Wellness Articles

Is there any truth to the weather change/joint pain connection?

We can all tell that autumn is here.  Fall festivals abound, football is in full swing, Halloween decorations are out, the stores are already filling displays with Christmas decorations, and people are complaining that their joints ache.  What do achy joints and autumn have in common?  It depends on who you ask.  There has been for eons a theory that changes in the weather cause joints to ache more than usual.  One client of mine said to me this morning as it was raining, “Y’all might as well forget about a lunch break today.  The weather is changing, and the parking lot is filling up!”  Is there any truth to the weather change/joint pain connection?

In 400 B.C., Hippocrates made the first known correlation with changes in the weather and an increase in joint pain.  A theory that has stood the test of time is hard to dispute, but some researchers have tried.  Dr. Amos Tversky, a Stanford University psychologist, says that people’s enduring belief that their arthritis pain is intensified by changes in the weather is a myth.  He claims that human nature in all of us wants to find and follow patterns whether they actually exist or not.  He says that it is his job to de-bug human intuition, and he has found that we humans are good at pattern generation and are very good at forming hypotheses.  We just aren’t, in his summation, very good at testing our hypotheses. 

Other people, however, are more convinced that joint pain is indeed affected by the changes in the weather.  Dr. Frank Arnett, a rheumatologist (a doctor who specializes in the study and treatment of joints and joint disorders) from the University of Texas at Houston, says that the correlation definitely exists.  He says that the notion of weather changes and joint pain going hand-in-hand is real and that it goes even further than just arthritis.  He says that in his experience people with fractures that have healed can tell when the weather is going to change.  It is hard to argue with the many people who report that they can actually predict the changes in the weather, and Dr. Arnett refuses to.

From a standpoint of weather, the reason that many people feel more pain during periods of weather change can be explained by the fact that weather changes are associated with changes in barometric pressure.  Barometric pressure is the pressure that air exerts on all objects. It is called barometric pressure because the instrument which is used to measure the pressure is called a barometer. Most often meteorologists are talking about air pressure on the ground when discussing barometric pressure. If an area of low pressure exists, clouds and precipitation can be expected.  Dry places like Arizona have states of predominately high pressure which brings to them warm climates with low humidity and very little rainy wet weather.  This is why many people who suffer from severe arthritic conditions might even move to drier warm climates to avoid the ebb and flow of barometric pressure changes.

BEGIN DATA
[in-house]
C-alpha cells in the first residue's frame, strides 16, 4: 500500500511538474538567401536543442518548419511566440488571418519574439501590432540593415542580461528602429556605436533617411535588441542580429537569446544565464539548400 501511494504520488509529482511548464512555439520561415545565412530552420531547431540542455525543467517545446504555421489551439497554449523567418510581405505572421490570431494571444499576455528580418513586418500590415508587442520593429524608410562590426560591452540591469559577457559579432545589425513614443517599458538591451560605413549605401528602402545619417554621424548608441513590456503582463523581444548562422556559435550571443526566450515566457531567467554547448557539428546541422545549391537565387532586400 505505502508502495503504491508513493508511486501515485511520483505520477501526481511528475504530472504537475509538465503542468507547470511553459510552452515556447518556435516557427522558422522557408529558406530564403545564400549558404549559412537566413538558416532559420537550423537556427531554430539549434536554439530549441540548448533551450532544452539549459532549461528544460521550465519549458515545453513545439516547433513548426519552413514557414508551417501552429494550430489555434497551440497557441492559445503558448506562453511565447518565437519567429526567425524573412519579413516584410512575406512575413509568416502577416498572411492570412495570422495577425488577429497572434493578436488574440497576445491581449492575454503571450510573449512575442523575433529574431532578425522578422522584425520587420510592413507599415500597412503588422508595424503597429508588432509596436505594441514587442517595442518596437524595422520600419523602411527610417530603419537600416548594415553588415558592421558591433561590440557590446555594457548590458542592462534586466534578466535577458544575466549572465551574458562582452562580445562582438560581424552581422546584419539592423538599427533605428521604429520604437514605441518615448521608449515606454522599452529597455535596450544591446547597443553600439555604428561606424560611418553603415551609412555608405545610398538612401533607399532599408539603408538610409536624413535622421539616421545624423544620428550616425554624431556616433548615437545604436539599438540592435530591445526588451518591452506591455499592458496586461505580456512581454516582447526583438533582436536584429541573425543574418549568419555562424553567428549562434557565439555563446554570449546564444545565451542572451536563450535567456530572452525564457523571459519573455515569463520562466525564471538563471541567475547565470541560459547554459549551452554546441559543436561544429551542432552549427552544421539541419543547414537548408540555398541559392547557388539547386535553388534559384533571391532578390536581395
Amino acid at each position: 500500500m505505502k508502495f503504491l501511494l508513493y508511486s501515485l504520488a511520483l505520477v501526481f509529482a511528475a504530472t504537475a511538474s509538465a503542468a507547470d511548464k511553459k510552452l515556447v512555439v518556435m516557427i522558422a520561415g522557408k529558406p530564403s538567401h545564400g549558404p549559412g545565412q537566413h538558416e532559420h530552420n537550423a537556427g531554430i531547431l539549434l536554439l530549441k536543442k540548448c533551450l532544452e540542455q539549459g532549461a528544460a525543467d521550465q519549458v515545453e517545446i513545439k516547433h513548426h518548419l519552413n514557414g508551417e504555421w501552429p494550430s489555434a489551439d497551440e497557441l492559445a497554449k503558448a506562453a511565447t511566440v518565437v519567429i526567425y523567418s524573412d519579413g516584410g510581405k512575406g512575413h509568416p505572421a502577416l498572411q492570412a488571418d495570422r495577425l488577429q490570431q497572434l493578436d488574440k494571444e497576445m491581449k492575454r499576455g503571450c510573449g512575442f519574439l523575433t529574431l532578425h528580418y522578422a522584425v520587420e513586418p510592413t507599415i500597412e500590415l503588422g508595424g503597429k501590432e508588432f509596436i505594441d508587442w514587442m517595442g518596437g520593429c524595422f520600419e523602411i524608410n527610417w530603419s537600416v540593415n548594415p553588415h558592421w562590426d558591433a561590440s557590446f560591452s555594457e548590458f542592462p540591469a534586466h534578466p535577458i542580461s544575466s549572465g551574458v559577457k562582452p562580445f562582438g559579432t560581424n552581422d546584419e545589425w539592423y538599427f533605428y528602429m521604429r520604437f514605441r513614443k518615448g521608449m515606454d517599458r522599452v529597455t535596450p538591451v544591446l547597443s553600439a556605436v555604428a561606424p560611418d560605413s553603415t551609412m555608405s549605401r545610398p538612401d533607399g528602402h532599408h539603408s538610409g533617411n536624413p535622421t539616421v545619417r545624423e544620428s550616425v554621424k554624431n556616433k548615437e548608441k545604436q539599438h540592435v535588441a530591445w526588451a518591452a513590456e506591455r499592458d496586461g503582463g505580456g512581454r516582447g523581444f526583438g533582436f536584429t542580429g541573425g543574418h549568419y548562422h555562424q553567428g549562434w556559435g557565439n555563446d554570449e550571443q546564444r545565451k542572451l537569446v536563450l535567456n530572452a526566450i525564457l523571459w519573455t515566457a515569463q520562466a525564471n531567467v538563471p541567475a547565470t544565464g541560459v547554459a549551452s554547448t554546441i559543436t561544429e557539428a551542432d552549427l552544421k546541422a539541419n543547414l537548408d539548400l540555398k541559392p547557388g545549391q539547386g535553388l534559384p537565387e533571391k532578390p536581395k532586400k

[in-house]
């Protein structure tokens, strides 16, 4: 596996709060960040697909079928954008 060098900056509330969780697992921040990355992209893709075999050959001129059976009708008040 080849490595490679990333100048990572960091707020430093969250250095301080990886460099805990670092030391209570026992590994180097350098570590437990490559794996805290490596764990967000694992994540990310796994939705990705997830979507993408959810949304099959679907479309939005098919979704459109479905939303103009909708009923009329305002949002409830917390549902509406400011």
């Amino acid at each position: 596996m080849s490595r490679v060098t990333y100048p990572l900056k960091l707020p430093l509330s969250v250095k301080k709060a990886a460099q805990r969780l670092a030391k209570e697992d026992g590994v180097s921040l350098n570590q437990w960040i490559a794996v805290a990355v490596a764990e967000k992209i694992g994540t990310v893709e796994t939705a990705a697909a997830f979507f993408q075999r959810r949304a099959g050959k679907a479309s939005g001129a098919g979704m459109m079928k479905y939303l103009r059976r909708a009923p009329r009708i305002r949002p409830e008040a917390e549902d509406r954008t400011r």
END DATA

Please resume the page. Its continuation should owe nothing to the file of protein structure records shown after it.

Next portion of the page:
Pressure makes fluid levels rise and fall.  Most of our joints are surrounded by fluid-filled capsules, so when pressure rises or falls it causes the pressure in our joints to rise and fall as well.  Those who suffer from osteoarthritis and rheumatoid arthritis feel the pain of pressure changes in a heightened sense because their joints are already inflamed and the pressure change just irritates them further.  Motion tends to lubricate joints, so it is helpful for sufferers to get moving as difficult as that might seem.  This is an area in which your chiropractor can be of tremendous service.  Chiropractors manipulate stuck, achy joints and the motion helps relieve the pressure inside the joint capsules.  If the pressure inside the joints is relieved so is the intense sensation of pain in most cases. 

Is there a definite connection between joint pain and weather changes?  I would have to say that I have been amazed at the accuracy with which some of my own clients can predict the weather.  You, however, can judge for yourself.  Treat your body well.

Ankylosing Spondylitis

A young man came to our office two weeks ago bent over in pain and unable to straighten his posture.  At first glance, we thought it was another classic case of an aggravated bulging disc.  We would have treated it as such until we took x-rays of his spine and discovered a very different situation and an often missed diagnosis.  I know this information might be a great candidate for the bank of useless knowledge for many, but no knowledge is useless and I feel compelled to share some information with you about a condition known as Ankylosing Spondylitis.